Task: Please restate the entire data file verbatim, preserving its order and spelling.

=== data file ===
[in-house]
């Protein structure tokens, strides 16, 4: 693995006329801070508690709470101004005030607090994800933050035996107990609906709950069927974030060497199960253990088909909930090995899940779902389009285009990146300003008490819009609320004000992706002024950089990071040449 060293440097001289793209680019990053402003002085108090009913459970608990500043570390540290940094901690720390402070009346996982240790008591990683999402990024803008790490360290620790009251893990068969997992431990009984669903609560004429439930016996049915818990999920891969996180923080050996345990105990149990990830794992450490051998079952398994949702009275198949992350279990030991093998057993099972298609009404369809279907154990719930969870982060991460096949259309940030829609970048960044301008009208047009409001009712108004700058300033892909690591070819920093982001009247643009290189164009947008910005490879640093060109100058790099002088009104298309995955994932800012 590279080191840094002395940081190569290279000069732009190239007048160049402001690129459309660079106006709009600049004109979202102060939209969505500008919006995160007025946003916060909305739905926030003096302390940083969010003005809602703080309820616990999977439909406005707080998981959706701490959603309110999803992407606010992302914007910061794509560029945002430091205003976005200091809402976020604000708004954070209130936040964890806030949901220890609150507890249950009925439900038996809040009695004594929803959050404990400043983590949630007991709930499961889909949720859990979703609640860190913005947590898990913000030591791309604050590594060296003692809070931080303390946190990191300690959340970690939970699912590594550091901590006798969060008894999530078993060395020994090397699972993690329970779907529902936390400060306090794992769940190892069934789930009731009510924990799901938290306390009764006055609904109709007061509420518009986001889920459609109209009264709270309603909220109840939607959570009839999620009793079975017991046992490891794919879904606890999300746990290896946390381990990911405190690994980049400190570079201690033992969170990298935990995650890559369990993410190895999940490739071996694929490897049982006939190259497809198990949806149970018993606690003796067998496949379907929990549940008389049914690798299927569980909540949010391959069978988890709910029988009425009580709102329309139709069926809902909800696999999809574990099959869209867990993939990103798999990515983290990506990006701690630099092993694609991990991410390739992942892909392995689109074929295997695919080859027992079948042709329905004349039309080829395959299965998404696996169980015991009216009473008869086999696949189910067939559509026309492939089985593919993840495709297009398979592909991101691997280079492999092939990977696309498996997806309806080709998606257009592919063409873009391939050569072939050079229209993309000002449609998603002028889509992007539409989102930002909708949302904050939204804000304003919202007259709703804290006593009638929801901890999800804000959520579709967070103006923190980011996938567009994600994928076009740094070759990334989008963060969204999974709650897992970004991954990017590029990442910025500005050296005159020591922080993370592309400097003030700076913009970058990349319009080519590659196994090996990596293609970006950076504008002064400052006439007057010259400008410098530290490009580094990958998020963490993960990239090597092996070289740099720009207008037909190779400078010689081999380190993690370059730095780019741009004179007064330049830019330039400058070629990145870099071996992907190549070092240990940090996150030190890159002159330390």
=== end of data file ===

[in-house]
């Protein structure tokens, strides 16, 4: 693995006329801070508690709470101004005030607090994800933050035996107990609906709950069927974030060497199960253990088909909930090995899940779902389009285009990146300003008490819009609320004000992706002024950089990071040449 060293440097001289793209680019990053402003002085108090009913459970608990500043570390540290940094901690720390402070009346996982240790008591990683999402990024803008790490360290620790009251893990068969997992431990009984669903609560004429439930016996049915818990999920891969996180923080050996345990105990149990990830794992450490051998079952398994949702009275198949992350279990030991093998057993099972298609009404369809279907154990719930969870982060991460096949259309940030829609970048960044301008009208047009409001009712108004700058300033892909690591070819920093982001009247643009290189164009947008910005490879640093060109100058790099002088009104298309995955994932800012 590279080191840094002395940081190569290279000069732009190239007048160049402001690129459309660079106006709009600049004109979202102060939209969505500008919006995160007025946003916060909305739905926030003096302390940083969010003005809602703080309820616990999977439909406005707080998981959706701490959603309110999803992407606010992302914007910061794509560029945002430091205003976005200091809402976020604000708004954070209130936040964890806030949901220890609150507890249950009925439900038996809040009695004594929803959050404990400043983590949630007991709930499961889909949720859990979703609640860190913005947590898990913000030591791309604050590594060296003692809070931080303390946190990191300690959340970690939970699912590594550091901590006798969060008894999530078993060395020994090397699972993690329970779907529902936390400060306090794992769940190892069934789930009731009510924990799901938290306390009764006055609904109709007061509420518009986001889920459609109209009264709270309603909220109840939607959570009839999620009793079975017991046992490891794919879904606890999300746990290896946390381990990911405190690994980049400190570079201690033992969170990298935990995650890559369990993410190895999940490739071996694929490897049982006939190259497809198990949806149970018993606690003796067998496949379907929990549940008389049914690798299927569980909540949010391959069978988890709910029988009425009580709102329309139709069926809902909800696999999809574990099959869209867990993939990103798999990515983290990506990006701690630099092993694609991990991410390739992942892909392995689109074929295997695919080859027992079948042709329905004349039309080829395959299965998404696996169980015991009216009473008869086999696949189910067939559509026309492939089985593919993840495709297009398979592909991101691997280079492999092939990977696309498996997806309806080709998606257009592919063409873009391939050569072939050079229209993309000002449609998603002028889509992007539409989102930002909708949302904050939204804000304003919202007259709703804290006593009638929801901890999800804000959520579709967070103006923190980011996938567009994600994928076009740094070759990334989008963060969204999974709650897992970004991954990017590029990442910025500005050296005159020591922080993370592309400097003030700076913009970058990349319009080519590659196994090996990596293609970006950076504008002064400052006439007057010259400008410098530290490009580094990958998020963490993960990239090597092996070289740099720009207008037909190779400078010689081999380190993690370059730095780019741009004179007064330049830019330039400058070629990145870099071996992907190549070092240990940090996150030190890159002159330390």